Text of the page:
Once a status symbol; now an eco-hazard

Once a status symbol; now an eco-hazard

Winsome Brown, an actress and writer, and her husband, Claude Arpels, own an enviable apartment in TriBeCa worthy of publication in an interior design magazine. The apartment has maple floors, casement windows and all the character one would expect to find in a building that was once a factory.

But one of the features that many in the city would pay a premium for is something the owners don’t like: the fireplace. Hard as it may be to believe, the fireplace – long considered a trophy, is acquiring a social stigma. Among those who aspire to be environmentally responsible, it is joining the ranks of bottled water and big houses.
“The smoke from a fire smells very nice,” said Diane Bailey, a senior scientist with the Natural Resources Defense Council in San Francisco. “But it can cause a lot of harm.” The tiny particles, she said, “can cause inflammation and illness, and can cross into the bloodstream, triggering heart attacks” as well as worsening other conditions.

Or as Starre Vartan, a 33-year-old blogger who goes by the name Eco-Chick, put it: “Any time you are burning wood or cow dung, you’ll be creating pollution. It’s like junk food: If you do it once a month, then who cares? But if it’s something you do every day, it’s important that you mitigate it somehow. It’s a hazard.”

Not surprisingly, the green community has been sounding the alarm for some time. For the last several years, TheDailyGreen.com, an online magazine, has advocated replacing all wood-burning fireplaces with electric ones; an article published in September by Shireen Qudosi, entitled “Breathe Easier With a Cleaner Fireplace,” argued that there is no such thing as an environmentally responsible fire.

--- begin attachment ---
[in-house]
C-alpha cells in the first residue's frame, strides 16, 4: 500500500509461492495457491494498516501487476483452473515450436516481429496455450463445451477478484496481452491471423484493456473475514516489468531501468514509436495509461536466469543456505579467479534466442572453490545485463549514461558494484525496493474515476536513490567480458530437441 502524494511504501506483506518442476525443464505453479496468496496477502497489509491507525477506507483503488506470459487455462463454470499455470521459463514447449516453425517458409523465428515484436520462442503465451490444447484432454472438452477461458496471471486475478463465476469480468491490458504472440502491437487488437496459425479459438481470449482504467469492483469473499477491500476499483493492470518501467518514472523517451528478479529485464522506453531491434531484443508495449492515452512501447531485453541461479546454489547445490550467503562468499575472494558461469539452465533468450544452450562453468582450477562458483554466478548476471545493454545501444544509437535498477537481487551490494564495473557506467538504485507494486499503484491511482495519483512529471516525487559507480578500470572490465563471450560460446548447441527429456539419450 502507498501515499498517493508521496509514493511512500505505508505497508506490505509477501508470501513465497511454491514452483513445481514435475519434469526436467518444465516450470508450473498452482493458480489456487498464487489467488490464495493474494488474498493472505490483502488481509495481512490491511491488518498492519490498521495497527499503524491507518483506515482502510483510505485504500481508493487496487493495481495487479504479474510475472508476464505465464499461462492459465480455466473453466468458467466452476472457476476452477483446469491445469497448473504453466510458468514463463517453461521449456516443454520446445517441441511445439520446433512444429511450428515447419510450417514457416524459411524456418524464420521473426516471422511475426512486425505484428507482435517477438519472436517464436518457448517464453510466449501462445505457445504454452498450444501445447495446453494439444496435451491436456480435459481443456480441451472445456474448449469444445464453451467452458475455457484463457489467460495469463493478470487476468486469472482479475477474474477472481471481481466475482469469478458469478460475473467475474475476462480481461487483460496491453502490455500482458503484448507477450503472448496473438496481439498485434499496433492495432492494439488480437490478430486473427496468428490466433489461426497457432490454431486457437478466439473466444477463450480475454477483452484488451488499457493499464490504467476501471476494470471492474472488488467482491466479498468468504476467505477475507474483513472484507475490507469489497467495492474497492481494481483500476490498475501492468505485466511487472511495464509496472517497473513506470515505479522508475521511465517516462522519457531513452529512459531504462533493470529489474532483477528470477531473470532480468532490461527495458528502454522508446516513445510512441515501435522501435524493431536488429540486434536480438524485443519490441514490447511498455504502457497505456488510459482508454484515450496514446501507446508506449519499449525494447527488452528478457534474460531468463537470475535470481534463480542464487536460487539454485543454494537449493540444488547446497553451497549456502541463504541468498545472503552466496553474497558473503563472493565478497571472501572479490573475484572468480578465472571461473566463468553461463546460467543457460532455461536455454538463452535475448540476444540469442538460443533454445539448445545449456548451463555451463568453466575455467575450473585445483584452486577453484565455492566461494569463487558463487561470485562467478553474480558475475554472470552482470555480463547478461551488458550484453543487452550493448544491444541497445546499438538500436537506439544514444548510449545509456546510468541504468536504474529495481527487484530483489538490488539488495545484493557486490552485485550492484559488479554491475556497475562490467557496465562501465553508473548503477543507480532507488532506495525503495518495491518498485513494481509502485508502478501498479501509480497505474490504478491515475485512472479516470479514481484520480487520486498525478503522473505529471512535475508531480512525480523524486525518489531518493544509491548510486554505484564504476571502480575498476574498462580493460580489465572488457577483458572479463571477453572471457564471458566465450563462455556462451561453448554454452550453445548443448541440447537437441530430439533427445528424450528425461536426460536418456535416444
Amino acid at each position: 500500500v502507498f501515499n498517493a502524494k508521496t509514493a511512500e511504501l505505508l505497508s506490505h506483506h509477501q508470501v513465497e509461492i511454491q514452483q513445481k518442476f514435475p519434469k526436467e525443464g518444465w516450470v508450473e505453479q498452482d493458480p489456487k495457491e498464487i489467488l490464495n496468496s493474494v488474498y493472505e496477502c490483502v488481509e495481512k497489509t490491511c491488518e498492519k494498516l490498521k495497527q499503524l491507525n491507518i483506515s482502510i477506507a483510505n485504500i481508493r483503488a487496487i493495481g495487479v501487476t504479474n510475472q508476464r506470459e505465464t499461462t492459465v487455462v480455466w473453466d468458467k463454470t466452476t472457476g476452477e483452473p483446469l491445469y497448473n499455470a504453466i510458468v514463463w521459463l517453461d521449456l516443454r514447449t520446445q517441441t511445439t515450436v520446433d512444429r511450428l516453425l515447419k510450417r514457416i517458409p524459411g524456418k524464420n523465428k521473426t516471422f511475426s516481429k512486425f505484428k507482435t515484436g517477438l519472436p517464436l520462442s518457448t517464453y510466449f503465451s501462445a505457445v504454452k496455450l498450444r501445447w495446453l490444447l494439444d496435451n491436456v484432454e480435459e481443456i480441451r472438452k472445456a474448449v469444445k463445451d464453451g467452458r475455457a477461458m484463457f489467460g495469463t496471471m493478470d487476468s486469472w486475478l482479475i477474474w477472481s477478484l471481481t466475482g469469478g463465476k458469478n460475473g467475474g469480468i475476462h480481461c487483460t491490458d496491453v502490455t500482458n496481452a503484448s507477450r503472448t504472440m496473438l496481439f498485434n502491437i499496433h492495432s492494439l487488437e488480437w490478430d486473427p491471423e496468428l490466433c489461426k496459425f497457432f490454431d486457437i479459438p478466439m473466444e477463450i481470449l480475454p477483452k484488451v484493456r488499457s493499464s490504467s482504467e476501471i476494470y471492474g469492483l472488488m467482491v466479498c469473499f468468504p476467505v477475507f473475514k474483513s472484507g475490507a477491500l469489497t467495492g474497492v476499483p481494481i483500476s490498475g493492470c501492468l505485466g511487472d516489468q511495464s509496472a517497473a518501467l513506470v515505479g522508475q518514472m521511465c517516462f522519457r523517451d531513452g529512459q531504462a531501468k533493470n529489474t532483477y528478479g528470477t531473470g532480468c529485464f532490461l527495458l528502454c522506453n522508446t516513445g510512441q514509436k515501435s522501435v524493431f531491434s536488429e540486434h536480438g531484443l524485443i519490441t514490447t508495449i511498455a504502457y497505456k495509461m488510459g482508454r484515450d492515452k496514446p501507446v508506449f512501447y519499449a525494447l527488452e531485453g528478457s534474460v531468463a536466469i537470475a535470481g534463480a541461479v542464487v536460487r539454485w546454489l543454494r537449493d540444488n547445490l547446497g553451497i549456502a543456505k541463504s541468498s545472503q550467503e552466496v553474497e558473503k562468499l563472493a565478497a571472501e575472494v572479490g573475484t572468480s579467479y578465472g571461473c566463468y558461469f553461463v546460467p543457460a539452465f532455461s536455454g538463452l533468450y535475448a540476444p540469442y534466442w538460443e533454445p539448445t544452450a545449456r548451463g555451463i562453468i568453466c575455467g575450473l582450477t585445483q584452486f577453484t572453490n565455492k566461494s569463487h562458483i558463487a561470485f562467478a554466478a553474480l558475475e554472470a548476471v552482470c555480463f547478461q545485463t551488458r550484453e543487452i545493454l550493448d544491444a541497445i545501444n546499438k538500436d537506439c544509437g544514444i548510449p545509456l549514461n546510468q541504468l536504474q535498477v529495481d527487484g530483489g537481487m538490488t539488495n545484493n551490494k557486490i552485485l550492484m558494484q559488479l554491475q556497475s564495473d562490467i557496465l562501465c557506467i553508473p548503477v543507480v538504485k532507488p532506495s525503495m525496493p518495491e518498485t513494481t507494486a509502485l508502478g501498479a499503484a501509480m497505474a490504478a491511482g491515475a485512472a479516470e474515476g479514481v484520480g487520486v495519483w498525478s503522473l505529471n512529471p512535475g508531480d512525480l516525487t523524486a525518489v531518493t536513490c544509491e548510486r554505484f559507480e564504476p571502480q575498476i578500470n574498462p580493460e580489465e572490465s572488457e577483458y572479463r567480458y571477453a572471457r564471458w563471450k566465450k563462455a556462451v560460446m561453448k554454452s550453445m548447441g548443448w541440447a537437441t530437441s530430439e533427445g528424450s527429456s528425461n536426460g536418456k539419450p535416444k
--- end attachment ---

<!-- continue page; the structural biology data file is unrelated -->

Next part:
Wood smoke contains some of the same particulates as cigarette smoke, said Dr Norman H. Edelman, the chief medical officer for the American Lung Association, as well as known carcinogens like aldehydes; it has also been linked to respiratory problems in young children. “We now know from lots of studies that wood smoke is very, very irritating,” Edelman said. Certainly, there are many who consider this eco-overkill. But growing concerns about the air pollution and health problems caused by smoke from wood-burning fires are prompting a number of areas across the country to pass laws regulating them.

For those who still want to build a fire, there are several ways to make it more environmentally friendly, experts say, including using an energy-efficient wood or pellet stove certified by the EPA or retrofitting a fireplace with an insert (a device, usually made of iron or steel, that fits into the mouth of a fireplace and enables it to heat more efficiently).

Brown and Arpels’ solution was to install an energy-efficient wood stove in one of the three fireplaces at their farm in Chatham, NY. The surrounding countryside is filled with downed trees that would decompose anyway, Brown, 38, said, and Arpels, 41, gets some exercise from splitting the logs. “Basically we’re not transporting things using oil from across the world to our house,” she added.